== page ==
HPV Vaccines – Do the Risks Outweigh the Benefits?

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Bobbi Cowan Public Relations
North Hollywood, CA
Phone: 818-980-2372
Email: bobbicowan@sbcglobal.net


North Hollywood, CA, April 22, 2010 — In the August 2009 issue of JAMA. 2009;302(7):795-796.; Journal of the American Medical Association, Charlotte Haugh, MD, PhD, MCs, posed an interesting question regarding Gardasil® and Cervarix®: “When do physicians know enough about the beneficial effects of a new medical intervention to start recommending or using it? When is the available information about harmful adverse effects sufficient to conclude that the risks outweigh the potential benefits?

Members of TruthaboutGardasil.org believe the risks from HPV vaccines outweigh any benefits. Approximately 18,000 adverse reactions, 67 deaths, and 272 cases of abnormal pap tests up to two years post-vaccination have been reported to the Vaccine Adverse Event Reporting System (VAERS). However, according to the National Vaccine Information Center (NVIC) only 1 to 10 percent of the adverse events are reported.

Why such a low percentage? Adverse reactions and deaths in many cases have not been linked to HPV vaccines, and are noted by physicians as “mystery illnesses.”

Dr. Haugh writes: “Whether a risk is worth taking depends not only on the absolute risk, but on the relationship between the potential risk and the potential benefit. If the potential benefits are substantial, most individuals would be willing to accept the risks. But the net benefit of the HPV vaccine to a woman is uncertain. Even if persistently infected with HPV, a woman most likely will not develop cancer if she is regularly screened. So rationally she should be willing to accept only a small risk of harmful effects from the vaccine.”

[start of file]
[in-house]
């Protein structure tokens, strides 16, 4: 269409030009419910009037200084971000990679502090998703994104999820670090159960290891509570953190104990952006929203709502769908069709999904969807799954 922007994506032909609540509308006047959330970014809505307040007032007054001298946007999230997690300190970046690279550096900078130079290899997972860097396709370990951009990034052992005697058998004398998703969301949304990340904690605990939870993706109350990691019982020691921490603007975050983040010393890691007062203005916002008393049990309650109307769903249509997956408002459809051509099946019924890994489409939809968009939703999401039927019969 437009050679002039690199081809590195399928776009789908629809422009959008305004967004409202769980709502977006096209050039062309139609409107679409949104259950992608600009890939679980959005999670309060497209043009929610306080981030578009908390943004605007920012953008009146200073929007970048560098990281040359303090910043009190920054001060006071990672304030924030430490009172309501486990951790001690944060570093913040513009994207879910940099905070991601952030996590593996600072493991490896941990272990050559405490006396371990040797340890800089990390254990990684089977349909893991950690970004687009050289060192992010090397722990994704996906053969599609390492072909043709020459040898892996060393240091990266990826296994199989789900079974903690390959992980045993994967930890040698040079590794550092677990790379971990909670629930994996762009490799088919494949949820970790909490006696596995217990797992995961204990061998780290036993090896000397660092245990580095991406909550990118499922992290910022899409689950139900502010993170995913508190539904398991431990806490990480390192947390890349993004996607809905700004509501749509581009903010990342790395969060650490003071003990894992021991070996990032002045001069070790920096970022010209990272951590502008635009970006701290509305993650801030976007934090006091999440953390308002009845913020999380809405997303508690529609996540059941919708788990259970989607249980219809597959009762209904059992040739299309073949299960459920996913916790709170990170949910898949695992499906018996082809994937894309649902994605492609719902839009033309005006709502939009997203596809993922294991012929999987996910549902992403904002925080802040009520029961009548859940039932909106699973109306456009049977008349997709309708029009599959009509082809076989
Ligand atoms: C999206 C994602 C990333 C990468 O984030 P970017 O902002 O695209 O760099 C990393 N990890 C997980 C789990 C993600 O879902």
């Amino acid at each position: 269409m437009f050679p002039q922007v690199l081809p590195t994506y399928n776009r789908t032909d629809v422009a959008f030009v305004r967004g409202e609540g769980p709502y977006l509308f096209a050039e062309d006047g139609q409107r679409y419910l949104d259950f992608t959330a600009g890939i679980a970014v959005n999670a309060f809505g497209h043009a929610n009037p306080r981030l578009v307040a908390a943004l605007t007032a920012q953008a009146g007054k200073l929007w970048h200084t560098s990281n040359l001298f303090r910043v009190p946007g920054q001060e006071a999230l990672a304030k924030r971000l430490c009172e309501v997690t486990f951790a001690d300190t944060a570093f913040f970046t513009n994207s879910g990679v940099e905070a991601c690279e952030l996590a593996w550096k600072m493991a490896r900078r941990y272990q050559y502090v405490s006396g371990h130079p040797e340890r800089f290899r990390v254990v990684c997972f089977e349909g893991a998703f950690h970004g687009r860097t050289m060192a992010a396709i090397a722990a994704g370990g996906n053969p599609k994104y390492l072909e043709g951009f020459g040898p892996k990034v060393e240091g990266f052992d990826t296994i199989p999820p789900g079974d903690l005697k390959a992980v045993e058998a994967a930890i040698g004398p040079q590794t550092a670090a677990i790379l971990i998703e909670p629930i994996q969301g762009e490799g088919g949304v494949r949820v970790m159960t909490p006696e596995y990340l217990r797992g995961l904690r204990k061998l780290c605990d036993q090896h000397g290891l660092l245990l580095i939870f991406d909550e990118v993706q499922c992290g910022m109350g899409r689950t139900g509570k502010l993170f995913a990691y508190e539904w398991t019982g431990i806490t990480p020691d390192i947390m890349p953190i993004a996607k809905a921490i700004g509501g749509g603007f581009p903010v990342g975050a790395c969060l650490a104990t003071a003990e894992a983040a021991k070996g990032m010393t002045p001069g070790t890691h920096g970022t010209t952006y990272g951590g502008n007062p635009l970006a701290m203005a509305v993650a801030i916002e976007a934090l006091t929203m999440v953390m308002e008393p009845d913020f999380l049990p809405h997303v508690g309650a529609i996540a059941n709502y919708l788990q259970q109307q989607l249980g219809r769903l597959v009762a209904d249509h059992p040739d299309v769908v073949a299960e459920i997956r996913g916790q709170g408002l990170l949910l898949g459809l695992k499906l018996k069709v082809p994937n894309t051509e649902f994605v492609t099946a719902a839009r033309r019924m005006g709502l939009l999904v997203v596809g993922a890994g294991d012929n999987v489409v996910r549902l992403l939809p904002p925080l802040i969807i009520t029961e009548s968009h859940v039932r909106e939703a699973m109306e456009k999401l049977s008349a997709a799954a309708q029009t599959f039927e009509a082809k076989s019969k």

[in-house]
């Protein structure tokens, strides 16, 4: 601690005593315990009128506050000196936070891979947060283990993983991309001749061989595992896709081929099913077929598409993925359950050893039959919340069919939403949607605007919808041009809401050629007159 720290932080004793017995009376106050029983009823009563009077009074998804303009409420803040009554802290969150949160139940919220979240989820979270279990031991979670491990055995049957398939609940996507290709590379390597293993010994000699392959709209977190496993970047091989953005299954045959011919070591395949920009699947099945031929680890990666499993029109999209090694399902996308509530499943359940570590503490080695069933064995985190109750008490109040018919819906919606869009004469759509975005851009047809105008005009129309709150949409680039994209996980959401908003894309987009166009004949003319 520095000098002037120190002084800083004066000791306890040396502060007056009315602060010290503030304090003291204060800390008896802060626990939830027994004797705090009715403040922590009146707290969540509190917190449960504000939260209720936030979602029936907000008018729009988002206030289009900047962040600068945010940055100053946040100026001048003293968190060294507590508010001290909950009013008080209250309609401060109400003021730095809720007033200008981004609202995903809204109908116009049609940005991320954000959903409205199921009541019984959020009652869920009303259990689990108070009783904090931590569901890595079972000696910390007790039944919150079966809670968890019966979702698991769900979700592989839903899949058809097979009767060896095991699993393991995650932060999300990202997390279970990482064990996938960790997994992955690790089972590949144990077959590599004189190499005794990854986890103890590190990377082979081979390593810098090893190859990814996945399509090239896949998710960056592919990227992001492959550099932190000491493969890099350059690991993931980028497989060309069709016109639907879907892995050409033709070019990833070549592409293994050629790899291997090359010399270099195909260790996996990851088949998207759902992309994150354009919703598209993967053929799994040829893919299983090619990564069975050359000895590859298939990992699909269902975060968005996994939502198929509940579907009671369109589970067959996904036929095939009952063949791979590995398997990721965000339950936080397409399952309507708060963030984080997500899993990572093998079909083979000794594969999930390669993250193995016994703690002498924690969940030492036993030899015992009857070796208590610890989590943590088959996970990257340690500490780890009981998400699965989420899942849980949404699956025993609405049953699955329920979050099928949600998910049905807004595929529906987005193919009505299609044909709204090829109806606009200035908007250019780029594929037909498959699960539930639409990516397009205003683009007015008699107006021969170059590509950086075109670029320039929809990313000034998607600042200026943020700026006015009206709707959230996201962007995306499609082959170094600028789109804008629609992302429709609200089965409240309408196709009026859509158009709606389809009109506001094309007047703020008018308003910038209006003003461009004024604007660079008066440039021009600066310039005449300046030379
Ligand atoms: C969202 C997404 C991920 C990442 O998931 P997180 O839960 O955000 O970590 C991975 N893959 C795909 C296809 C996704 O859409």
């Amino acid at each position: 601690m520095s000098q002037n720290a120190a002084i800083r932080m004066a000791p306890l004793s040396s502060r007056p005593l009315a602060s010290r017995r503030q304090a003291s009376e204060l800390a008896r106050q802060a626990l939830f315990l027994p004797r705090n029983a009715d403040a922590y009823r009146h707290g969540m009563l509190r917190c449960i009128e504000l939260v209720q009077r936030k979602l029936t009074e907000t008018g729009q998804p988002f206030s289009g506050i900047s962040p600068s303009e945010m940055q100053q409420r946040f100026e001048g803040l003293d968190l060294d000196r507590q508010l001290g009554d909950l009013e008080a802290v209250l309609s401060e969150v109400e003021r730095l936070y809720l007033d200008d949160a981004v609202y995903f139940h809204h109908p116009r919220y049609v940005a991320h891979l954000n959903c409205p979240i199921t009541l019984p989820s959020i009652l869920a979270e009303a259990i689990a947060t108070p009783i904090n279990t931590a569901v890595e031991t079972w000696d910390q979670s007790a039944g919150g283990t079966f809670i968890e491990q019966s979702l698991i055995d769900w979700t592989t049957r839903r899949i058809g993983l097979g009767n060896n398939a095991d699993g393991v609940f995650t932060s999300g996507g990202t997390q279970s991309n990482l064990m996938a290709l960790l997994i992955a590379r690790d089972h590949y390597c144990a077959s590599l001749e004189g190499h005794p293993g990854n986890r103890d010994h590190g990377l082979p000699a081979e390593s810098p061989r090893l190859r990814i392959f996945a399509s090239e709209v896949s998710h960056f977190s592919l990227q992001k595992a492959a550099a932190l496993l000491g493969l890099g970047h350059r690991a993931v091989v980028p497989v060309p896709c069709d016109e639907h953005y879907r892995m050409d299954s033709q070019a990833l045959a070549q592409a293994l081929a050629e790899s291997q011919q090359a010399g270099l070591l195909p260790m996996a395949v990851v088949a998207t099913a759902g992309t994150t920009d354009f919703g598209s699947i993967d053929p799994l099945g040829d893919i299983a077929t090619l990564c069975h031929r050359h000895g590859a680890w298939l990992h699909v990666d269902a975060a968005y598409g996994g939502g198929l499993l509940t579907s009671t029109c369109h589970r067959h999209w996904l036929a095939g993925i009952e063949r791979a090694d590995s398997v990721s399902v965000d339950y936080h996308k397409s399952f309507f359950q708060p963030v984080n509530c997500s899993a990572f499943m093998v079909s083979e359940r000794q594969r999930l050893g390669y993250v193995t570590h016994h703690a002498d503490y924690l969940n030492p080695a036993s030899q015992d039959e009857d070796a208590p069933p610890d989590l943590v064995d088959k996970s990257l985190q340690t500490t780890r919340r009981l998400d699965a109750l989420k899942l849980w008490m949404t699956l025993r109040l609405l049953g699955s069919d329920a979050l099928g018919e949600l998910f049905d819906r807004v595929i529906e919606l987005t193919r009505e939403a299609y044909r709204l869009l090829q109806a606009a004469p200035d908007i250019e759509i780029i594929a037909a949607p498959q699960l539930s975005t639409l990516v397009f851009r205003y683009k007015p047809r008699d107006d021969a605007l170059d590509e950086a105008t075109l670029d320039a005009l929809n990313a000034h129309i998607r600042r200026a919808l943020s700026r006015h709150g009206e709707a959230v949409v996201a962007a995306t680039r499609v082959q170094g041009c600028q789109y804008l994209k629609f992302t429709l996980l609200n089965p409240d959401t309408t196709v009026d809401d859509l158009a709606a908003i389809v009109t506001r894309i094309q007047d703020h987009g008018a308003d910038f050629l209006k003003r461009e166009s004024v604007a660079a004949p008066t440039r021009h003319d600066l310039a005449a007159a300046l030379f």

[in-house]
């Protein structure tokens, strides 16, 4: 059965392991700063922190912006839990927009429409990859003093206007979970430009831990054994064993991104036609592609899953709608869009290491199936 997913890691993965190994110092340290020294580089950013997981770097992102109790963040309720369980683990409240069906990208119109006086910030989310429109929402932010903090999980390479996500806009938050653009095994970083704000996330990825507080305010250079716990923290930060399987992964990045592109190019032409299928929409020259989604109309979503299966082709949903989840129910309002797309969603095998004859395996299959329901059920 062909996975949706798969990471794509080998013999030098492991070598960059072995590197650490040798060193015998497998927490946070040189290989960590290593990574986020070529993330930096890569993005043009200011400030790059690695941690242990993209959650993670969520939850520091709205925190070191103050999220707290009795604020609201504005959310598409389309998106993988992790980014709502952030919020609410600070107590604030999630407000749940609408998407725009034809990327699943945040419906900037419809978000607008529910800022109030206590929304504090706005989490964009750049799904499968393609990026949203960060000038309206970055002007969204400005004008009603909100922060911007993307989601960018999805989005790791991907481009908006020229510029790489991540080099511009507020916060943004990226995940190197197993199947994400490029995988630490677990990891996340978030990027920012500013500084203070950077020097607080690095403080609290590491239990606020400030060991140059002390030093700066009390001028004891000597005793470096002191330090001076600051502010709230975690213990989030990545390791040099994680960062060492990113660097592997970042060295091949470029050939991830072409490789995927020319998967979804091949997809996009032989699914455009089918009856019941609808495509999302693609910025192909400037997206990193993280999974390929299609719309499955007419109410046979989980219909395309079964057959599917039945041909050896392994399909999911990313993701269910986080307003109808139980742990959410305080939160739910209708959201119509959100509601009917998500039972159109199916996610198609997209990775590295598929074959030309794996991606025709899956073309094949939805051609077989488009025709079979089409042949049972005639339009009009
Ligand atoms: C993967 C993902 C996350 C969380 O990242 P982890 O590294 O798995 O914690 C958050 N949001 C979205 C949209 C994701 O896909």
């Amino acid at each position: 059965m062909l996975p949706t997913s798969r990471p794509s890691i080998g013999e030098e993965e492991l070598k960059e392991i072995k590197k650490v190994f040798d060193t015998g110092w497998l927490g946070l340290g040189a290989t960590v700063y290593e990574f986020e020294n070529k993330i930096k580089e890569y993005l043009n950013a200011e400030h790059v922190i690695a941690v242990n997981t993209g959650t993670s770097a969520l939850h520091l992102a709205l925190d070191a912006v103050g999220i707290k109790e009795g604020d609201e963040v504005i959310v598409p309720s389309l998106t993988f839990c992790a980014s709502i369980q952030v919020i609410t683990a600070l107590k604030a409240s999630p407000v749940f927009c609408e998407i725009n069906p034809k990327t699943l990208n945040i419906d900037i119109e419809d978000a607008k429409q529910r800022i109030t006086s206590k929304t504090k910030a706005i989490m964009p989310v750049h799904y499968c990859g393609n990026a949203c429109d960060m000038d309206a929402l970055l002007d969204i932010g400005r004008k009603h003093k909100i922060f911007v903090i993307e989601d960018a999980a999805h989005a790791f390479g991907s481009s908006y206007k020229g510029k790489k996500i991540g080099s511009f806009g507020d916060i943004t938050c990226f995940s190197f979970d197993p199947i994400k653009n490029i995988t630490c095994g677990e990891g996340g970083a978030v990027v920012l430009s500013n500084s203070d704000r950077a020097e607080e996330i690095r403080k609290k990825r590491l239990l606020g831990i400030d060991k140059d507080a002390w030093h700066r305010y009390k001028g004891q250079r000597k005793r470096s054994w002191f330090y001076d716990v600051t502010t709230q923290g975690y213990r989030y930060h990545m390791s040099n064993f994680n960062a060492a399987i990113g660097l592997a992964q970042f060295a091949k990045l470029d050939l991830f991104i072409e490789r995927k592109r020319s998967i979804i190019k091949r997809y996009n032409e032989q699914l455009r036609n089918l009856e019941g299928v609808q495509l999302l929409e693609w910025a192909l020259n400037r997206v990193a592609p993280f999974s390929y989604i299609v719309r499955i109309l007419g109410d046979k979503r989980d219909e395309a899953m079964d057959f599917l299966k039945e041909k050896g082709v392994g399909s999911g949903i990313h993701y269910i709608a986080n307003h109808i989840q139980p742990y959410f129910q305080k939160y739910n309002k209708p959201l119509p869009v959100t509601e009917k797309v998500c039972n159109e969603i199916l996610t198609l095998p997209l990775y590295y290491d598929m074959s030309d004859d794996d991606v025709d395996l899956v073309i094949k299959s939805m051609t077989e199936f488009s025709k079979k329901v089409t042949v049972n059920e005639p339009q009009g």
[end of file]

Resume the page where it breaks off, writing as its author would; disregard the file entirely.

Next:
The JAMA article states that risks from HPV vaccination include: anaphylaxis, Guillain-Barré syndrome, transverse myelitis, pancreatitis, and venous thromboembolic events. Additional VAERS reports include: nausea, dizziness, epileptic seizures, extreme pain in joints, paralysis, palpitations, tingling, numbness, brain fog, weak legs, loss of vision, hair loss, bloody stools, vomiting blood, hyperpigmented plaques overlying the vessels, degenerative disk disease, loss of peripheral vision, slurred speech, loss of motor movement, enlarged liver, sleep apnea, menstrual cycle disruption, ruptured ovarian cysts, enlarged fallopian tubes, bleeding/enlarged or complex ovarian cyst, migraines, and back pain.

Not one girl, who has been adversely injured by the HPV vaccines, has fully recovered from her illnesses.  According to NVIC Director Barb Loe Fisher, “The biological mechanisms for potential brain/immune system damage caused by Gardasil and Cervarix are likely multi-factoral and related to individual host characteristics; genes, health at time of vaccination, which includes menstrual status; previous vaccine reactions; co-exposure to other environmental toxins; etc.” How can the use of a one-size-fits-all-vaccine be justified based on this?

Dr. Haugh closes her article by stating, “When weighing evidence about risks and benefits, it is also appropriate to ask who takes the risk, and who gets the benefit?”

Members of TruthAboutGardasil.org advocate public health policies mandating that girls and their parents be fully informed about the potential risks, all reported adverse events, and be given the vaccine package insert to read prior to inoculations.



Author: Leslie Carol Botha

Author, publisher, radio talk show host and internationally recognized expert on women's hormone cycles. Social/political activist on Gardasil the HPV vaccine for adolescent girls. Co-author of "Understanding Your Mood, Mind and Hormone Cycle." Honorary advisory board member for the Foundation for the Study of Cycles and member of the Society for Menstrual Cycle Research.